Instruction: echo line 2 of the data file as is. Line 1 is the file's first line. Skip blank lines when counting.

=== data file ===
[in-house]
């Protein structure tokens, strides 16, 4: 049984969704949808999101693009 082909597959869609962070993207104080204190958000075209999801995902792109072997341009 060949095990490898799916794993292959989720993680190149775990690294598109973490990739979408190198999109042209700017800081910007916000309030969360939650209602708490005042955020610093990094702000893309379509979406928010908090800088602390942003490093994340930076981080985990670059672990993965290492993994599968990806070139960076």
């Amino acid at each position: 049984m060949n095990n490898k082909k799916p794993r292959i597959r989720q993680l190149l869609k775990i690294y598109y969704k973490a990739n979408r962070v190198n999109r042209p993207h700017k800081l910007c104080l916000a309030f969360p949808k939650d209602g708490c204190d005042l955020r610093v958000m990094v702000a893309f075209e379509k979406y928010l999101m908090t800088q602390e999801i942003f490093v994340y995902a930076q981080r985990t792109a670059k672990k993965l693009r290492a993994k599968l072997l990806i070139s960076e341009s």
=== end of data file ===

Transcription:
């Protein structure tokens, strides 16, 4: 049984969704949808999101693009 082909597959869609962070993207104080204190958000075209999801995902792109072997341009 060949095990490898799916794993292959989720993680190149775990690294598109973490990739979408190198999109042209700017800081910007916000309030969360939650209602708490005042955020610093990094702000893309379509979406928010908090800088602390942003490093994340930076981080985990670059672990993965290492993994599968990806070139960076």